June 22nd, 2013 Brian Herzog
I work in Chelmsford, MA, and the Town is in the process of establishing two "cultural districts" in two of our local historical village centers. It's similar to a historical district, but instead focuses on what makes Chelmsford culturally-distinct: art, architecture, programs & events, etc.
The group asked me to help create a map of both districts, labeling all the different locations of interest. I've played a little with custom Google Maps before, and this seemed like the perfect application to try out all the different features.
Creating the maps (check out the current working drafts) was pretty straight-forward. One of the committee members found a great site for custom map icons (which also explained how to make them work), and the text for each point of interest came from a variety of sources.
It was researching each location for a descriptive blurb for the map that produced this week's reference question. I was asked to add St. John The Evangelist Parish church to the North Chelmsford map, so I went to their website looking for something interesting to say about them. What I found was hands-down the most interesting thing I've read in a long time:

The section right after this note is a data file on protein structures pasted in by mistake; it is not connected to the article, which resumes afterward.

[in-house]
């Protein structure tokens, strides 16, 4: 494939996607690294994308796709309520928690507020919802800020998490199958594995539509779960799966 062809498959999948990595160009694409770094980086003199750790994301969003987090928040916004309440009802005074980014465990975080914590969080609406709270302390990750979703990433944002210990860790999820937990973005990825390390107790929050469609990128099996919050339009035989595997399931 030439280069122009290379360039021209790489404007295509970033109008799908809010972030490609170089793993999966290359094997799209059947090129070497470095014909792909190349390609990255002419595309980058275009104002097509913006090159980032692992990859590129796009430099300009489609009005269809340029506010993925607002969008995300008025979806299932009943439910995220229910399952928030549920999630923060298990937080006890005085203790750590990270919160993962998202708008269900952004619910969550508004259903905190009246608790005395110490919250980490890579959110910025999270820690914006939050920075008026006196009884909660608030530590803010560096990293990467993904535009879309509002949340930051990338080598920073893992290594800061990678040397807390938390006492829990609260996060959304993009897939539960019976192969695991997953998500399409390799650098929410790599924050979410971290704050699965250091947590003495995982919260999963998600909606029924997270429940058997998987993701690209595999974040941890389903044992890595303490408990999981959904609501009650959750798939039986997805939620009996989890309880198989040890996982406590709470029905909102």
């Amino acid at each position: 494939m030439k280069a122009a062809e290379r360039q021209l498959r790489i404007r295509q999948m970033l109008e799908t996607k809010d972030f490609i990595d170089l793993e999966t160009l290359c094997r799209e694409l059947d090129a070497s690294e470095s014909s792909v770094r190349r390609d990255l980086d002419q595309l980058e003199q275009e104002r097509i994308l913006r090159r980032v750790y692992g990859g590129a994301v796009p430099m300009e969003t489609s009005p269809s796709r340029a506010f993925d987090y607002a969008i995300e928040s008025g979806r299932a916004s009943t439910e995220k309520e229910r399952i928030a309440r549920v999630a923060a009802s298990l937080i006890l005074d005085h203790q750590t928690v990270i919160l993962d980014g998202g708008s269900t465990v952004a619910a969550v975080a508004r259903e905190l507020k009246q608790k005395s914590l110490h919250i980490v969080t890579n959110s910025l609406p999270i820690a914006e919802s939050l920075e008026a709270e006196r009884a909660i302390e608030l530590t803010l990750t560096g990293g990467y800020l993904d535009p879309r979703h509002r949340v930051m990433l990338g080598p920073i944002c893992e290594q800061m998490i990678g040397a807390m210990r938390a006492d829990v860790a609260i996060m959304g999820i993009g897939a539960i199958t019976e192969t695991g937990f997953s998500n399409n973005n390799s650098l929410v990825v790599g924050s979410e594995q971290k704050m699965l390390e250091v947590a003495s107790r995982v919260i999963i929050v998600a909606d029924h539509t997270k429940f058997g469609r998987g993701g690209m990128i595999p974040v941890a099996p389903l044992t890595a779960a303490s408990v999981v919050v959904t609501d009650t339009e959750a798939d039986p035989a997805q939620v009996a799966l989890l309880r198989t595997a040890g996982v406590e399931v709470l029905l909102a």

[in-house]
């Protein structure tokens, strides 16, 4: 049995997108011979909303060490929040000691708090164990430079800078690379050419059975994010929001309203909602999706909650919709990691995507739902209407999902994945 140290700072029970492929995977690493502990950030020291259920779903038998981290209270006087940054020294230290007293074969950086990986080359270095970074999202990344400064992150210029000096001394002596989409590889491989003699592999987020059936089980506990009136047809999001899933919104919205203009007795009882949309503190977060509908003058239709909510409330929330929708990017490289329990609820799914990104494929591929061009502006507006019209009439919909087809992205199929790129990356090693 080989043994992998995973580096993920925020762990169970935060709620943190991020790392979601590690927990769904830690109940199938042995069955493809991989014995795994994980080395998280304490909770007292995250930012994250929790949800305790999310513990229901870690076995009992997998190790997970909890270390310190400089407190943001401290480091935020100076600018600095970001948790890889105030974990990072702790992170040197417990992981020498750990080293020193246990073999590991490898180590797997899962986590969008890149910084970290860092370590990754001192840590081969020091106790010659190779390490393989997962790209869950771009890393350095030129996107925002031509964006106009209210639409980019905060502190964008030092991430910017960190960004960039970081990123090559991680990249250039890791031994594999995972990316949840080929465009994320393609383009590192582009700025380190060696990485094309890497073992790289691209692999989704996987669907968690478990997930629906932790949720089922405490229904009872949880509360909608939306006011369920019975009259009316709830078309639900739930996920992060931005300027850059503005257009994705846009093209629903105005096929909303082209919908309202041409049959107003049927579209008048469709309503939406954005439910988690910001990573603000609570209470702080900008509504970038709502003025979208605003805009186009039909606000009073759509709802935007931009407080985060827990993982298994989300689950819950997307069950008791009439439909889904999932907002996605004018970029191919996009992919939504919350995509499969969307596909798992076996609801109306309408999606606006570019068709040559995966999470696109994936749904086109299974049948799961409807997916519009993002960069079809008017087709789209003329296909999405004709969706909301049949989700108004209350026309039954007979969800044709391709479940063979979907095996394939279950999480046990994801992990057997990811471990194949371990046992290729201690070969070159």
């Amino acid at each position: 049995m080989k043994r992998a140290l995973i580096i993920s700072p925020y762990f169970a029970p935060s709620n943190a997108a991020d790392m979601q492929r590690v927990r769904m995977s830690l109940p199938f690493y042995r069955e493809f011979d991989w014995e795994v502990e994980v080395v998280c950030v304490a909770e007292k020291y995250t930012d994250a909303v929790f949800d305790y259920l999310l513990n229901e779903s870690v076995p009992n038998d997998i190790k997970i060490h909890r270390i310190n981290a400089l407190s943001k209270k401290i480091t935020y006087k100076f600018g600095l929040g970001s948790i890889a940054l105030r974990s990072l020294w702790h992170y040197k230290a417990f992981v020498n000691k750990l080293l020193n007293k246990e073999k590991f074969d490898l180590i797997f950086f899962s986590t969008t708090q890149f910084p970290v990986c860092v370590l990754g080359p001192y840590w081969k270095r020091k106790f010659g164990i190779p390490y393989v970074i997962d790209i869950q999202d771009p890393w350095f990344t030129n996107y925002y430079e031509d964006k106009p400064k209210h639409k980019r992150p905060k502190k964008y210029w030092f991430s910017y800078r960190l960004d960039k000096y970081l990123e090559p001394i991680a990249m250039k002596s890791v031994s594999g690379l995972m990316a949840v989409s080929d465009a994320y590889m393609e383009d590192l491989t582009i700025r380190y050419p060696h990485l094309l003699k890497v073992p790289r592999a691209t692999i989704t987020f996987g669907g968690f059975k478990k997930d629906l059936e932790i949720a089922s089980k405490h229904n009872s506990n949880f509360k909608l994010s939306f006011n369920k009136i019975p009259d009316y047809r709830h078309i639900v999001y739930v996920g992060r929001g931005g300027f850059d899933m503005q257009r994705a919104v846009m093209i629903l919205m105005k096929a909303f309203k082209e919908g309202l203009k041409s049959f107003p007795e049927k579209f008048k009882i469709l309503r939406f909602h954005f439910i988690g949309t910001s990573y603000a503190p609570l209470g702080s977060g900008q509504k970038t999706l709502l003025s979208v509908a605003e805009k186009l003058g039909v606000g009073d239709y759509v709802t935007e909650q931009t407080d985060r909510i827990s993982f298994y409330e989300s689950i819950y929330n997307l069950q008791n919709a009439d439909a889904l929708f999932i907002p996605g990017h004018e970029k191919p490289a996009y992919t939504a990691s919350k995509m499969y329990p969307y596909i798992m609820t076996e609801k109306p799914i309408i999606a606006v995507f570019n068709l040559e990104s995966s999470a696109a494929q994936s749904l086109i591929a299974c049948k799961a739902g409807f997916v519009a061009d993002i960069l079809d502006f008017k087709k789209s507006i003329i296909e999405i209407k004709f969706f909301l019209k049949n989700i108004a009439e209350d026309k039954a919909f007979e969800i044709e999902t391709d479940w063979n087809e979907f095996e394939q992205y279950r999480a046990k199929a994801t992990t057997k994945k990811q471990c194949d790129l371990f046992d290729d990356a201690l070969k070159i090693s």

The earliest Catholic families living in Chelmsford, Dunstable, Lowell, Tyngsboro and Westford wanted a church of their own. St. Patrick's, Lowell was a five to ten mile walk. The families purchased the Meeting House of the Second Congregational Church of Chelmsford at the corner of Middlesex and Baldwin Streets, Lowell, in 1859. [...]
Men, who toiled in factory, foundry or farm, hurried to the holy work each evening. They struggled to move the building with the aid of horses and log rollers, a few yards at a time, for a distance of two miles along Middlesex Street. "Know Nothing" citizenry, a violent anti-Catholic group, made threats to burn the building and gained court injunctions to stop the building’s movement. The two mile journey was made with at least four men, armed with shotguns, and guarding the Church each night.
Holy smokes, now that is dedication. Researching local history rocks.
Tags: chelmsford, cultural, culture, custom map, district, google maps, history, libraries, Library, local history, ma, north chelmsford, public, Reference Question, st. john
March 9th, 2013 Brian Herzog
I think this is my absolute favorite reference question so far this year. It took a few days before the final answer emerged, and it all started with a patron sending in this message from our ChelmsfordHistory.org website's contact form:
Does Chelmsford have a Boston Post cane, if we do who is the lucky holder?
I've lived in New England for about twelve years, and have heard of these canes. What I knew about them was just that some towns had them and some didn't, and they were handed out around the turn of the last century by a newspaper or magazine.
I've been in Chelmsford for seven years, and never heard of one of these canes in connection with Chelmsford. I did a bit of research, and then replied to the patron:
I haven't heard of a cane in connection with Chelmsford. I found a list online of the communities that have them, and Chelmsford isn't included: